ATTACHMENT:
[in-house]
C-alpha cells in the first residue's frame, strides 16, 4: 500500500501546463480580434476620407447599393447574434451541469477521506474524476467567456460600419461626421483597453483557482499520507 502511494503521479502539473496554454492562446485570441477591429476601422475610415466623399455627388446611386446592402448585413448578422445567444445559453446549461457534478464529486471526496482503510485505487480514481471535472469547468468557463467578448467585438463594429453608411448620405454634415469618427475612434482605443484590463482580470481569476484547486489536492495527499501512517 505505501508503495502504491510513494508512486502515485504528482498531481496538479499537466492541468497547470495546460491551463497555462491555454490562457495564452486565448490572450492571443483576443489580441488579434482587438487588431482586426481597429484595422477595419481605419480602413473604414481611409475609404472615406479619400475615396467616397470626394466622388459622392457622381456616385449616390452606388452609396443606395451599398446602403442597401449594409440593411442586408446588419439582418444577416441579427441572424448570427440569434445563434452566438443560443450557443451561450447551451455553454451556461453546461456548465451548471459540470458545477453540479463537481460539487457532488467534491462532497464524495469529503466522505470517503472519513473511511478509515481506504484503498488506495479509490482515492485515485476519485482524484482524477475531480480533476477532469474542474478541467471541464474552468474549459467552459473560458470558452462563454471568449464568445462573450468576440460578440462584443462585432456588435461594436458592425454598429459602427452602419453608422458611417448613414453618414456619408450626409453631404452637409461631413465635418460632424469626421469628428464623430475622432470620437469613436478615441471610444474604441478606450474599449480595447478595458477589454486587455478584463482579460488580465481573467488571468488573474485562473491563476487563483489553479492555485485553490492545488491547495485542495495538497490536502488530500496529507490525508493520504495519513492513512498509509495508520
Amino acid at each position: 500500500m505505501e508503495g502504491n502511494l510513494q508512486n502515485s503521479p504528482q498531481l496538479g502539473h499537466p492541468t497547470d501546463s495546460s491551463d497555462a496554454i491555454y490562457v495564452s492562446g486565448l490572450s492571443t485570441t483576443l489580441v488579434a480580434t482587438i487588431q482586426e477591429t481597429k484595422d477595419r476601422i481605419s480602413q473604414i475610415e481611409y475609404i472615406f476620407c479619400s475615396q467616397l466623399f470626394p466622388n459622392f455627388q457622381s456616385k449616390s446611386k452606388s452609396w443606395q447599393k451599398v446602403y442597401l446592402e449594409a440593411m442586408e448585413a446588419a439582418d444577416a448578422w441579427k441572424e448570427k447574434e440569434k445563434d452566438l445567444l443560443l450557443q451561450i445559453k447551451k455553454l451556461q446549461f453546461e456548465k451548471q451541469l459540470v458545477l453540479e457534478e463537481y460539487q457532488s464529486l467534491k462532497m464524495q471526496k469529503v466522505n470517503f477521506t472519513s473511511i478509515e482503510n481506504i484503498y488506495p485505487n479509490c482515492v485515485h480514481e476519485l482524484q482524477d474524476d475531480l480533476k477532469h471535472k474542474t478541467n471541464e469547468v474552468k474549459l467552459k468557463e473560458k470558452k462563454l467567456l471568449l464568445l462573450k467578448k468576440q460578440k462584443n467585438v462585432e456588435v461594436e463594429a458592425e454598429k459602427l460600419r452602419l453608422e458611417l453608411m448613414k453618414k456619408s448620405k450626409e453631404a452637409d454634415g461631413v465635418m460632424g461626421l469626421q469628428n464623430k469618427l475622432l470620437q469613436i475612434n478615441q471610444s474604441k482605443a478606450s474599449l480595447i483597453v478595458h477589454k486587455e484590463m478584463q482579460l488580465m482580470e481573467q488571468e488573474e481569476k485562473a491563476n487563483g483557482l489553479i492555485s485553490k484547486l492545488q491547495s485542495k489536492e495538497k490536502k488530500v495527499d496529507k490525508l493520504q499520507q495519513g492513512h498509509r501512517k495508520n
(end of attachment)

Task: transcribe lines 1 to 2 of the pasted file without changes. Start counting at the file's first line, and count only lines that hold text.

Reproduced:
[in-house]
C-alpha cells in the first residue's frame, strides 16, 4: 500500500501546463480580434476620407447599393447574434451541469477521506474524476467567456460600419461626421483597453483557482499520507 502511494503521479502539473496554454492562446485570441477591429476601422475610415466623399455627388446611386446592402448585413448578422445567444445559453446549461457534478464529486471526496482503510485505487480514481471535472469547468468557463467578448467585438463594429453608411448620405454634415469618427475612434482605443484590463482580470481569476484547486489536492495527499501512517 505505501508503495502504491510513494508512486502515485504528482498531481496538479499537466492541468497547470495546460491551463497555462491555454490562457495564452486565448490572450492571443483576443489580441488579434482587438487588431482586426481597429484595422477595419481605419480602413473604414481611409475609404472615406479619400475615396467616397470626394466622388459622392457622381456616385449616390452606388452609396443606395451599398446602403442597401449594409440593411442586408446588419439582418444577416441579427441572424448570427440569434445563434452566438443560443450557443451561450447551451455553454451556461453546461456548465451548471459540470458545477453540479463537481460539487457532488467534491462532497464524495469529503466522505470517503472519513473511511478509515481506504484503498488506495479509490482515492485515485476519485482524484482524477475531480480533476477532469474542474478541467471541464474552468474549459467552459473560458470558452462563454471568449464568445462573450468576440460578440462584443462585432456588435461594436458592425454598429459602427452602419453608422458611417448613414453618414456619408450626409453631404452637409461631413465635418460632424469626421469628428464623430475622432470620437469613436478615441471610444474604441478606450474599449480595447478595458477589454486587455478584463482579460488580465481573467488571468488573474485562473491563476487563483489553479492555485485553490492545488491547495485542495495538497490536502488530500496529507490525508493520504495519513492513512498509509495508520